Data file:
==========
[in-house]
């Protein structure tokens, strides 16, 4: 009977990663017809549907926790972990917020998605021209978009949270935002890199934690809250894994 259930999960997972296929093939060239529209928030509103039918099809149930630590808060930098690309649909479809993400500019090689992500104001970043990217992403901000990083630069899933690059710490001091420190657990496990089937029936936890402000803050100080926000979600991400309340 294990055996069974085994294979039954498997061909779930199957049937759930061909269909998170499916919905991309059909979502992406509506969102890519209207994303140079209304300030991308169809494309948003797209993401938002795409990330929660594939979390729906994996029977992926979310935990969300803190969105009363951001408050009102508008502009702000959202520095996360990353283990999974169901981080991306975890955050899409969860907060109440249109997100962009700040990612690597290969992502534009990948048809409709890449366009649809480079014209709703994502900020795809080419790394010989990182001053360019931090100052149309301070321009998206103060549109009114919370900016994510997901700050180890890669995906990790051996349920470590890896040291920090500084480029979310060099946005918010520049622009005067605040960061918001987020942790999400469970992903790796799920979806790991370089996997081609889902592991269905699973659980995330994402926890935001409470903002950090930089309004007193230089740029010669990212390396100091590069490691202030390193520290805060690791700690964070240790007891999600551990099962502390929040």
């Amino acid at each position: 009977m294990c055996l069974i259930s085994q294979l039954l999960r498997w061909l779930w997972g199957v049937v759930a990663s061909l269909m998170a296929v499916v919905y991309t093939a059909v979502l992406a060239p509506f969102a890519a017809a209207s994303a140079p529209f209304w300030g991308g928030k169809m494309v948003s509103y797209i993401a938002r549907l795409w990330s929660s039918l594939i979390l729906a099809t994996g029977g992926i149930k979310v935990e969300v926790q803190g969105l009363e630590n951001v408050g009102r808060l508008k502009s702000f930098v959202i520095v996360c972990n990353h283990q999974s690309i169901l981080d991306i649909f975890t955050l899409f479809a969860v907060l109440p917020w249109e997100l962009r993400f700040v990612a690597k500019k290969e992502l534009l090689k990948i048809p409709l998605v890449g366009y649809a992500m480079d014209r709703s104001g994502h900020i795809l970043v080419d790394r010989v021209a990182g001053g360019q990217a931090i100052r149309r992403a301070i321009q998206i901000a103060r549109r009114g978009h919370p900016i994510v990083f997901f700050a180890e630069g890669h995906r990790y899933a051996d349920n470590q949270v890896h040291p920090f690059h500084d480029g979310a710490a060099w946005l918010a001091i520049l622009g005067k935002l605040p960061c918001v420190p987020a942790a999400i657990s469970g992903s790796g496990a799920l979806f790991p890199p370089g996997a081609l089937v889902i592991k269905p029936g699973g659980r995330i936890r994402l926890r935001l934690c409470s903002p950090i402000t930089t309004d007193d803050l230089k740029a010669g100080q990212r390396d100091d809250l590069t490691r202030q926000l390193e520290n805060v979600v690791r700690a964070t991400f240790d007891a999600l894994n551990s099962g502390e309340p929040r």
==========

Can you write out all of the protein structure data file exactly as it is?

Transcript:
[in-house]
């Protein structure tokens, strides 16, 4: 009977990663017809549907926790972990917020998605021209978009949270935002890199934690809250894994 259930999960997972296929093939060239529209928030509103039918099809149930630590808060930098690309649909479809993400500019090689992500104001970043990217992403901000990083630069899933690059710490001091420190657990496990089937029936936890402000803050100080926000979600991400309340 294990055996069974085994294979039954498997061909779930199957049937759930061909269909998170499916919905991309059909979502992406509506969102890519209207994303140079209304300030991308169809494309948003797209993401938002795409990330929660594939979390729906994996029977992926979310935990969300803190969105009363951001408050009102508008502009702000959202520095996360990353283990999974169901981080991306975890955050899409969860907060109440249109997100962009700040990612690597290969992502534009990948048809409709890449366009649809480079014209709703994502900020795809080419790394010989990182001053360019931090100052149309301070321009998206103060549109009114919370900016994510997901700050180890890669995906990790051996349920470590890896040291920090500084480029979310060099946005918010520049622009005067605040960061918001987020942790999400469970992903790796799920979806790991370089996997081609889902592991269905699973659980995330994402926890935001409470903002950090930089309004007193230089740029010669990212390396100091590069490691202030390193520290805060690791700690964070240790007891999600551990099962502390929040």
């Amino acid at each position: 009977m294990c055996l069974i259930s085994q294979l039954l999960r498997w061909l779930w997972g199957v049937v759930a990663s061909l269909m998170a296929v499916v919905y991309t093939a059909v979502l992406a060239p509506f969102a890519a017809a209207s994303a140079p529209f209304w300030g991308g928030k169809m494309v948003s509103y797209i993401a938002r549907l795409w990330s929660s039918l594939i979390l729906a099809t994996g029977g992926i149930k979310v935990e969300v926790q803190g969105l009363e630590n951001v408050g009102r808060l508008k502009s702000f930098v959202i520095v996360c972990n990353h283990q999974s690309i169901l981080d991306i649909f975890t955050l899409f479809a969860v907060l109440p917020w249109e997100l962009r993400f700040v990612a690597k500019k290969e992502l534009l090689k990948i048809p409709l998605v890449g366009y649809a992500m480079d014209r709703s104001g994502h900020i795809l970043v080419d790394r010989v021209a990182g001053g360019q990217a931090i100052r149309r992403a301070i321009q998206i901000a103060r549109r009114g978009h919370p900016i994510v990083f997901f700050a180890e630069g890669h995906r990790y899933a051996d349920n470590q949270v890896h040291p920090f690059h500084d480029g979310a710490a060099w946005l918010a001091i520049l622009g005067k935002l605040p960061c918001v420190p987020a942790a999400i657990s469970g992903s790796g496990a799920l979806f790991p890199p370089g996997a081609l089937v889902i592991k269905p029936g699973g659980r995330i936890r994402l926890r935001l934690c409470s903002p950090i402000t930089t309004d007193d803050l230089k740029a010669g100080q990212r390396d100091d809250l590069t490691r202030q926000l390193e520290n805060v979600v690791r700690a964070t991400f240790d007891a999600l894994n551990s099962g502390e309340p929040r």